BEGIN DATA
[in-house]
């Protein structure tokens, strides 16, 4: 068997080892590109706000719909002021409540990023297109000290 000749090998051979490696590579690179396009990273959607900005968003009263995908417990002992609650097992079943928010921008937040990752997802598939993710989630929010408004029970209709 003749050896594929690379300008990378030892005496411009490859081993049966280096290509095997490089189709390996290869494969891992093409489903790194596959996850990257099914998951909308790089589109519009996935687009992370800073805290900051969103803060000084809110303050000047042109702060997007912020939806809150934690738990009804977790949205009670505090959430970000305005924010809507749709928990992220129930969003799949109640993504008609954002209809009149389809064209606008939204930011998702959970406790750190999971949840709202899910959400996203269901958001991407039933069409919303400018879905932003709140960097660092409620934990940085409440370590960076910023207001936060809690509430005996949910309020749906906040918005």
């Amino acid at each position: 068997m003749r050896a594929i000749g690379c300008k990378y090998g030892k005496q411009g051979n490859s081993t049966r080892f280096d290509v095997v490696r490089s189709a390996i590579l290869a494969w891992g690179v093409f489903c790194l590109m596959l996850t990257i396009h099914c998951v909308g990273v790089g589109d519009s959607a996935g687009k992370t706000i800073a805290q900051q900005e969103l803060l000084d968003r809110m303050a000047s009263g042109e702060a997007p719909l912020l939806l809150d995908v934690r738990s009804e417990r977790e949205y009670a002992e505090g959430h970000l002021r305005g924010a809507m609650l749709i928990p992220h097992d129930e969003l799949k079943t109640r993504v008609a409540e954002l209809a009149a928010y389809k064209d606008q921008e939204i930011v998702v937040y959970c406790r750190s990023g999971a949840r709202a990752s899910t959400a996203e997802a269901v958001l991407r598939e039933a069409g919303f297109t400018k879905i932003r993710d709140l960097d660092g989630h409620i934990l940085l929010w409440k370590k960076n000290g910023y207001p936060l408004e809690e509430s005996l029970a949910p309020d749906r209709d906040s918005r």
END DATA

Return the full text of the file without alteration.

[in-house]
């Protein structure tokens, strides 16, 4: 068997080892590109706000719909002021409540990023297109000290 000749090998051979490696590579690179396009990273959607900005968003009263995908417990002992609650097992079943928010921008937040990752997802598939993710989630929010408004029970209709 003749050896594929690379300008990378030892005496411009490859081993049966280096290509095997490089189709390996290869494969891992093409489903790194596959996850990257099914998951909308790089589109519009996935687009992370800073805290900051969103803060000084809110303050000047042109702060997007912020939806809150934690738990009804977790949205009670505090959430970000305005924010809507749709928990992220129930969003799949109640993504008609954002209809009149389809064209606008939204930011998702959970406790750190999971949840709202899910959400996203269901958001991407039933069409919303400018879905932003709140960097660092409620934990940085409440370590960076910023207001936060809690509430005996949910309020749906906040918005």
């Amino acid at each position: 068997m003749r050896a594929i000749g690379c300008k990378y090998g030892k005496q411009g051979n490859s081993t049966r080892f280096d290509v095997v490696r490089s189709a390996i590579l290869a494969w891992g690179v093409f489903c790194l590109m596959l996850t990257i396009h099914c998951v909308g990273v790089g589109d519009s959607a996935g687009k992370t706000i800073a805290q900051q900005e969103l803060l000084d968003r809110m303050a000047s009263g042109e702060a997007p719909l912020l939806l809150d995908v934690r738990s009804e417990r977790e949205y009670a002992e505090g959430h970000l002021r305005g924010a809507m609650l749709i928990p992220h097992d129930e969003l799949k079943t109640r993504v008609a409540e954002l209809a009149a928010y389809k064209d606008q921008e939204i930011v998702v937040y959970c406790r750190s990023g999971a949840r709202a990752s899910t959400a996203e997802a269901v958001l991407r598939e039933a069409g919303f297109t400018k879905i932003r993710d709140l960097d660092g989630h409620i934990l940085l929010w409440k370590k960076n000290g910023y207001p936060l408004e809690e509430s005996l029970a949910p309020d749906r209709d906040s918005r």